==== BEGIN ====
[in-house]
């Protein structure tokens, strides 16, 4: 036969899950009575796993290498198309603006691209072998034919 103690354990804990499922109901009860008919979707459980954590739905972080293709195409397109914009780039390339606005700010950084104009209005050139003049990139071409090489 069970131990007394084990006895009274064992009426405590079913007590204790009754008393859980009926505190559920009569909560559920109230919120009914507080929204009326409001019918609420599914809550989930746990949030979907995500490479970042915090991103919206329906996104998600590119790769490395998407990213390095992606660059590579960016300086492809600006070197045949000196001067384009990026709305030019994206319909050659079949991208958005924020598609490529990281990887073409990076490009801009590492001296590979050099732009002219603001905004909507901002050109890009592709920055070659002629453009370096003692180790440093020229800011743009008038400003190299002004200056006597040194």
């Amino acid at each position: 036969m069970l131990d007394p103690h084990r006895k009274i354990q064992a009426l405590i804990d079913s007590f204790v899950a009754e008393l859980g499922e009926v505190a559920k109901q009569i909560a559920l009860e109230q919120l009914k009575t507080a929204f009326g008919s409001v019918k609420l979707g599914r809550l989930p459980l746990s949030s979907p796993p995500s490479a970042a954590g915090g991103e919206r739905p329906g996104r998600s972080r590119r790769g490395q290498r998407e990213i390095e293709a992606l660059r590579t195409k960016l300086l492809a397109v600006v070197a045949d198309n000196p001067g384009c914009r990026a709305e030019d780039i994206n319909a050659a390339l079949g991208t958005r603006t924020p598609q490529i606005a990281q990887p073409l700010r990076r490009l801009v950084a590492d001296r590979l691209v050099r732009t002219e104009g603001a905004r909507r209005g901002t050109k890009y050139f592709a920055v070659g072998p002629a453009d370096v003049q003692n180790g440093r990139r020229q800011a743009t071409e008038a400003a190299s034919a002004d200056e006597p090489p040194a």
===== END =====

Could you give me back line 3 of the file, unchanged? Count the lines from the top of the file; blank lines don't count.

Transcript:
């Amino acid at each position: 036969m069970l131990d007394p103690h084990r006895k009274i354990q064992a009426l405590i804990d079913s007590f204790v899950a009754e008393l859980g499922e009926v505190a559920k109901q009569i909560a559920l009860e109230q919120l009914k009575t507080a929204f009326g008919s409001v019918k609420l979707g599914r809550l989930p459980l746990s949030s979907p796993p995500s490479a970042a954590g915090g991103e919206r739905p329906g996104r998600s972080r590119r790769g490395q290498r998407e990213i390095e293709a992606l660059r590579t195409k960016l300086l492809a397109v600006v070197a045949d198309n000196p001067g384009c914009r990026a709305e030019d780039i994206n319909a050659a390339l079949g991208t958005r603006t924020p598609q490529i606005a990281q990887p073409l700010r990076r490009l801009v950084a590492d001296r590979l691209v050099r732009t002219e104009g603001a905004r909507r209005g901002t050109k890009y050139f592709a920055v070659g072998p002629a453009d370096v003049q003692n180790g440093r990139r020229q800011a743009t071409e008038a400003a190299s034919a002004d200056e006597p090489p040194a």